Fourteen Facts about Saturn
Fact OneSaturn is the second largest planet in the Solar System after Jupiter. It is so big that Earth could fit into it 755 times.
Fact TwoSaturn is a slightly smaller version of Jupiter, with similar, but less distinctive, surface patterns. Like Jupiter, it is mostly made up of hydrogen and helium gas. Saturn's main difference to Jupiter is the amazing set of rings that orbit it.
Fact ThreeSaturn's rings may be particles of an old moon orbiting the planet, smashed apart in a collision millions years ago.
Fact FourSaturn's rings orbit the planet at different tilts. Sometimes, they can appear like 'ears' sticking out of the planet. At other times, they are flat on when seen from Earth and are hardly visible. This shows how thin they can be.
Fact FiveIt is believed that Saturn's rings will one day disappear. They will either disperse (spread out) into space or get sucked into the planet by its pull of gravity. This isn't likely to happen anytime soon, more than likely occurring in ten of millions of years time.
Fact SixDespite its similarities to Jupiter, there is no great spot on Saturn, although the planet does have stormy weather.
Fact SevenSaturn is twice as far away from the Sun as Jupiter is.
Fact EightSaturn's largest moon, Titan, is the only moon in the Solar System to possess an atmosphere.
Fact NineChristiaan Huygens, the Dutch astronomer who discovered Saturn's moon Titan in 1655, also invented the pendulum clock.
Fact TenIt is thought that Titan's atmosphere is so thick, and its gravity so weak, that humans beings could strap on a set of wings and fly through its skies. Of course, it's too cold to survive there but it's an interesting thought!
Fact ElevenThe first sounds to be recorded from any other world in the solar system were recorded from Saturn's moon Titan by the Huygens space probe in 2005.
Fact TwelveSaturn has such a low density (meaning that its particles are far apart) that, if there was an ocean big enough, Saturn would float on it. In comparison, Earth and Mercury would sink to the bottom quickest.
Fact ThirteenA year on Saturn would take almost thirty Earth years. However, a day on Saturn is about 10 and a half hours.
Fact FourteenIf Earth had rings than spanned as far out as Saturn's, they would reach about three quarters of the way to the Moon.
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The Sun - Mercury - Venus - Earth - The Moon - Mars - Jupiter - Saturn - Uranus - Neptune - Pluto and Dwarf Planets
Saturn Statistics Table
|Meaning of Name||Saturn was the Roman god of agriculture. Its Greek equivalent is Kronos.|
|Name in Foreign Languages||Saturne (French), Saturn (German, Russian), Saturno (Spanish, Portuguese, Italian), Saturnus (Latin), Kronos (Greek)|
|Average Distance from the Sun||
1,426,725,400 km / 885,904,700 miles / 9.537 A.U.
Comparison with Earth: 149,597,890 km / 92,955,820 miles / 1.000 A.U.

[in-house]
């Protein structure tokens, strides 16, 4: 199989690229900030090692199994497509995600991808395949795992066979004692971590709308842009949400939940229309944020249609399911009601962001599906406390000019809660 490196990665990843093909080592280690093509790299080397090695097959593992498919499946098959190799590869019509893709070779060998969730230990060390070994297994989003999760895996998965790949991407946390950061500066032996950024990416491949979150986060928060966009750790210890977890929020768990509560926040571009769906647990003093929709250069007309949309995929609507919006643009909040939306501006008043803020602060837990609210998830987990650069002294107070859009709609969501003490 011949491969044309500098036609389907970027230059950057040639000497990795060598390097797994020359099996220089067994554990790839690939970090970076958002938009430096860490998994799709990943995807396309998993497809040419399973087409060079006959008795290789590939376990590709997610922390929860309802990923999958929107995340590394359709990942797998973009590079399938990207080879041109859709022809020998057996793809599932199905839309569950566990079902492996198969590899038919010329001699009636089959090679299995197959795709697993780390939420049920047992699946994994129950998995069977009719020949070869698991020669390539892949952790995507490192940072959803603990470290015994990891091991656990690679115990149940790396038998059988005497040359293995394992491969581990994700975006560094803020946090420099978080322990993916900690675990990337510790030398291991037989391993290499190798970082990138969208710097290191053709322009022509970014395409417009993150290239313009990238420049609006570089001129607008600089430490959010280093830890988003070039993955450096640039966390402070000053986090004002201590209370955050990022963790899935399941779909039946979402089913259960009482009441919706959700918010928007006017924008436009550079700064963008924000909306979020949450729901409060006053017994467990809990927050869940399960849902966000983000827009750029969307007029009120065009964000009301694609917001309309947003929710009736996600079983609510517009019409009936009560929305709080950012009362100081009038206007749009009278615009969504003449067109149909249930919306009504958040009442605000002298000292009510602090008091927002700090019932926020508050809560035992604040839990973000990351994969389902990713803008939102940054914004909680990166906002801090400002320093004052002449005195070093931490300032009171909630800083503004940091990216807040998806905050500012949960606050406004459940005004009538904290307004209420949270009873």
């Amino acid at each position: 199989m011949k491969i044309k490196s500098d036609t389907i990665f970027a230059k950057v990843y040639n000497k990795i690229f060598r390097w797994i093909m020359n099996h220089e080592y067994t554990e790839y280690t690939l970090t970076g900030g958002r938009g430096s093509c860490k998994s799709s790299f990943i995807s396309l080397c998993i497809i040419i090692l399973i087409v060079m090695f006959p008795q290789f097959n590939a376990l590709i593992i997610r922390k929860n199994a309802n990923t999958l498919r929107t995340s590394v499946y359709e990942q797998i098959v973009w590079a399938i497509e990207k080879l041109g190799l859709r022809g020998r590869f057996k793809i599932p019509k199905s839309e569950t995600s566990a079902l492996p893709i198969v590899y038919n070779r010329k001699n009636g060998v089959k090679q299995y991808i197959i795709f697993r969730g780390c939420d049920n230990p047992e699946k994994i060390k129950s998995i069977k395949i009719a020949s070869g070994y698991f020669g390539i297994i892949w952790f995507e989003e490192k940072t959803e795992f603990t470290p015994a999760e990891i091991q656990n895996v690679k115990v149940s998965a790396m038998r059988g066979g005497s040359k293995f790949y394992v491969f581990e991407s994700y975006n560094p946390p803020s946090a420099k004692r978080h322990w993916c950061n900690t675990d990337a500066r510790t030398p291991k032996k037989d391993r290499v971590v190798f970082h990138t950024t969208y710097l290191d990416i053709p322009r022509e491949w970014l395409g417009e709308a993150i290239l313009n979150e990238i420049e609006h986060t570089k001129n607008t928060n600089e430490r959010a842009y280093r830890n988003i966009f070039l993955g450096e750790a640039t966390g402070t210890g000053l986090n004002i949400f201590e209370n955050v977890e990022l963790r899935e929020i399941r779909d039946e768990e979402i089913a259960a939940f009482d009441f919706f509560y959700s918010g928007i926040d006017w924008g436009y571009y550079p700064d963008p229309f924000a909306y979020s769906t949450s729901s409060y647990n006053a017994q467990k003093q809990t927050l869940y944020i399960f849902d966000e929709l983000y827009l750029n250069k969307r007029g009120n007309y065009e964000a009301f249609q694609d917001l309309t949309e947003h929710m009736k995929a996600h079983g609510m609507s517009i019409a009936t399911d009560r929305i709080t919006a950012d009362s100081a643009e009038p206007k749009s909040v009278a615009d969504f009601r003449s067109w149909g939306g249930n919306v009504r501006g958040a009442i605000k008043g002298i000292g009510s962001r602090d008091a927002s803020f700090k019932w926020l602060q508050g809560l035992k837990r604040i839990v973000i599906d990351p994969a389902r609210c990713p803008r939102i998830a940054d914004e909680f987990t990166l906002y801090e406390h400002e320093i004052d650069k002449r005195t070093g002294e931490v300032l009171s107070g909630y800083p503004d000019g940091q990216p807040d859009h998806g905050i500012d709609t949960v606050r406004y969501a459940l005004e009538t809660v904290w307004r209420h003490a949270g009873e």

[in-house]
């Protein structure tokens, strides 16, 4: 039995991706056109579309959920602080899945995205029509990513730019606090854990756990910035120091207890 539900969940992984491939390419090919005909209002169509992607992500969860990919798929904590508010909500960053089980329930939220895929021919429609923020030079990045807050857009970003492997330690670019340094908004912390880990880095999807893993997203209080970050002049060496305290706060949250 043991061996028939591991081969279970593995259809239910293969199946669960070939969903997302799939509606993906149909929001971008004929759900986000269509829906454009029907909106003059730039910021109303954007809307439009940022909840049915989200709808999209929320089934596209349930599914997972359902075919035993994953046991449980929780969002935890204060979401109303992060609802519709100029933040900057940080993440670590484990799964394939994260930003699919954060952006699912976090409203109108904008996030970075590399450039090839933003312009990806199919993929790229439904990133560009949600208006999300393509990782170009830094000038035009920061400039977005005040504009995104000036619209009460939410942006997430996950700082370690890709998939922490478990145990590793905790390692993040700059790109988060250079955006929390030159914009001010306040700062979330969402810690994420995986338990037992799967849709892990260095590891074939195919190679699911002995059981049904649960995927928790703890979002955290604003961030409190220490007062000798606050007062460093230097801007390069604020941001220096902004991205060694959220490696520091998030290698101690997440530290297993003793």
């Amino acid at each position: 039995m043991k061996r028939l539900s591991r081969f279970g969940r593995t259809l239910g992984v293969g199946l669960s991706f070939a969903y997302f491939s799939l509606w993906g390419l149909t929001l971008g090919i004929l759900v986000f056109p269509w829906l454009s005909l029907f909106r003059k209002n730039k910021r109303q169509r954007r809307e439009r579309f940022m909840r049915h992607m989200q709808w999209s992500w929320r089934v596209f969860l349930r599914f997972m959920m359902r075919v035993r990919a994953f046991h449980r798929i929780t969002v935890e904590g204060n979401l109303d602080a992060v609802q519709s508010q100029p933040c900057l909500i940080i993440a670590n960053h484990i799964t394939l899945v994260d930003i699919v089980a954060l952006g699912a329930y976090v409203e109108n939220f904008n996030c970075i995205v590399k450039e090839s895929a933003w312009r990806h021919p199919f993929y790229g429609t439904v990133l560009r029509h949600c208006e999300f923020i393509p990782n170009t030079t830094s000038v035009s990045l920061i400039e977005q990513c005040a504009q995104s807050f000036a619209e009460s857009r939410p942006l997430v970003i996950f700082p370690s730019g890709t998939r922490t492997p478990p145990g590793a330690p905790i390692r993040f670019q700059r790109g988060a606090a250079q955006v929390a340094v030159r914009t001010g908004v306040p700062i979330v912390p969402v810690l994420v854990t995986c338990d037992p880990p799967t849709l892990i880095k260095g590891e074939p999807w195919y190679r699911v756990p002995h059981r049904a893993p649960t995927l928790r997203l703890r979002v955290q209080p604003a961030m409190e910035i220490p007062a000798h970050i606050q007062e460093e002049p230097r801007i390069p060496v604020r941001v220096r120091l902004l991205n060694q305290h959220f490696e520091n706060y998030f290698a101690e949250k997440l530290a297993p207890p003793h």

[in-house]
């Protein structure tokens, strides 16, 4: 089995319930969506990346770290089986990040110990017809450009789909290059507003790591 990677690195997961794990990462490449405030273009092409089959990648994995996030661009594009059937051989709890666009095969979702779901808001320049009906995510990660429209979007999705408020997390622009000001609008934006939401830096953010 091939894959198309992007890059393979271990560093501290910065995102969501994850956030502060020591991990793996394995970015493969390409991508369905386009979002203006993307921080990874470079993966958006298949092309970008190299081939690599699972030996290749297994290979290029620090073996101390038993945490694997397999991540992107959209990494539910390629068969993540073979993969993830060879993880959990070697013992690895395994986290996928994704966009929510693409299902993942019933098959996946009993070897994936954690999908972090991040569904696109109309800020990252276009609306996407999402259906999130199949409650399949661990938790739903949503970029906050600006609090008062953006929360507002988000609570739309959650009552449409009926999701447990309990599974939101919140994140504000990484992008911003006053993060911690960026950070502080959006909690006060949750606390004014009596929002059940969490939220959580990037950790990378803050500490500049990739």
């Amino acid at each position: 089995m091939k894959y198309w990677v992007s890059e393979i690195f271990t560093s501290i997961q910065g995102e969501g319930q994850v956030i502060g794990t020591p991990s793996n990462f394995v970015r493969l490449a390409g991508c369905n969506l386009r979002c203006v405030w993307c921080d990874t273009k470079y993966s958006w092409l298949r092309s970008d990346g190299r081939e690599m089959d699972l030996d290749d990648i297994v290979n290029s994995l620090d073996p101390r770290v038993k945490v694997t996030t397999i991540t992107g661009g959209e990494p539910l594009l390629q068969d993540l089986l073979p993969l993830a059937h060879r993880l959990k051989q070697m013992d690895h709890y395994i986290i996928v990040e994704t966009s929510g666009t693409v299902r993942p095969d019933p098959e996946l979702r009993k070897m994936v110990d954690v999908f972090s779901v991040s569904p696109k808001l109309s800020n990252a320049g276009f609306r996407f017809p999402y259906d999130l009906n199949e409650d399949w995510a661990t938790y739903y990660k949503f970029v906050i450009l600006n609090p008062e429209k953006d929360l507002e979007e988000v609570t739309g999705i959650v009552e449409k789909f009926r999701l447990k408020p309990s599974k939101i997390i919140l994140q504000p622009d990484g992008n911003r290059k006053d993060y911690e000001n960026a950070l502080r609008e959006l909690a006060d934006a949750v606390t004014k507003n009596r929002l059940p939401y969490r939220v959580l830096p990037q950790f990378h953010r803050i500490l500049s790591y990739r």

|Closest Distance to the Sun (Perihelion)||1,349,467,000 km / 838,519,000 miles / 9.021 A.U.
Comparison with Earth: 147,100,000 km / 91,400,000 miles / 0.983 A.U.
|Farthest Distance from the Sun (Aphelion)||
1,503,983,000 km / 934,530,000 miles / 10.054 A.U.
Comparison with Earth: 152,100,000 km / 94,500,000 miles / 1.017 A.U.
|Diameter across equator||120,536 km / 74,898 miles
Comparison with Earth: 12,756 km / 7,926 miles
|Diagram showing planet's size compared to the size of Earth|
|Circumference around equator||
378,675 km / 235,298 miles
Comparison with Earth: 40,074 km / 24,901 miles
Comparison with Earth: 5,973,700,000,000,000,000,000,000 kg
|Time to spin on Axis||10 hours, 39 minutes
Comparison with Earth: 23 hours, 56 minutes
|Time to orbit the Sun||29.4 years
Comparison with Earth: 365 days, 6 hours
|Distance planet travels to complete one orbit||8,725,000,000 km / 5,421,000,000 miles
Comparison with Earth: 924,375,700 km / 574,380,400 miles
|Gravity (Earth = 1)||.91
|Escape Velocity||127,760 km/h / 79,390 mph
Comparison with Earth: 40,248 km/h / 25,009 mph
|Temperature at Cloud Tops||-178 °c / -288 °F / 95 K
Comparison with Earth's average temp: 15 °c / 59 °F / 288 K
|Contents of Atmosphere||Hydrogen (75%), Helium (25%), traces of other elements like methane, ammonia and water ice.|
|Known moons||There are at least 60 moons known to orbit Saturn - Pan (1981), Daphnis (2005), Atlas (1980), Prometheus (1980), Pandora (1980), Epimetheus (1980), Janus (1980), Mimas (1789), Methone (2004), Anthe (2004), Pallene (2004), Enceladus (1789), Telesto (1980), Tethys (1684), Calypso (1980), Dione (1684), Helene (1980), Polydeuces (2004), Rhea (1672),
Titan (1655), Hyperion (1848), Iapetus (1671), Kiviuq (2000), Ijiraq (2000),
Phoebe (1898), Paaliaq (2000), Skathi (2000), Albiorix (2000), S/2007 S3 (2007), Bebhionn (2004), Erriapo (2000), Siarnaq (2000), Skoll (2006), Tarvos (2000), Tarqeq (2007), Greip (2006), Hyrrokkin (2004), S/2004 S13 (2004), S/2004 S17 (2004), Mundilfari (2000), Jarnsaxa (2006), S/2006 S1 (2006), Narvi (2003), Bergelmir (2004), Suttungr (2000), S/2004 S12 (2004), S/2004 S07 (2004), Hati (2004), Bestla (2004), Farbauti (2004), Thrymr (2000), S/2007 S2 (2007), Aegir (2004), S/2006 S3 (2006), Kari (2006), Fenrir (2004), Surtur (2006), Ymir (2000), Loge (2006), Fornjot (2004)
|Past Missions (including nationality and year of launch)||Pioneer 11 (USA, 1972)|
|Present Missions||Voyager 1 (USA, 1977), Voyager 2 (USA, 1977), Galileo (USA, 1989), Ulysses (USA/Europe, 1990), Cassini-Huygens (USA/Europe/Italy, 1997).
Note that although these are still active missions, all apart from Cassini-Huygens have long since past by Saturn and are at other locations in the Solar System.
|Proposed or planned Missions||Titan Mare Explorer (TiME) (USA, 2016), Titan Saturn System Mission (TSSM)(USA, Europe, 2020)|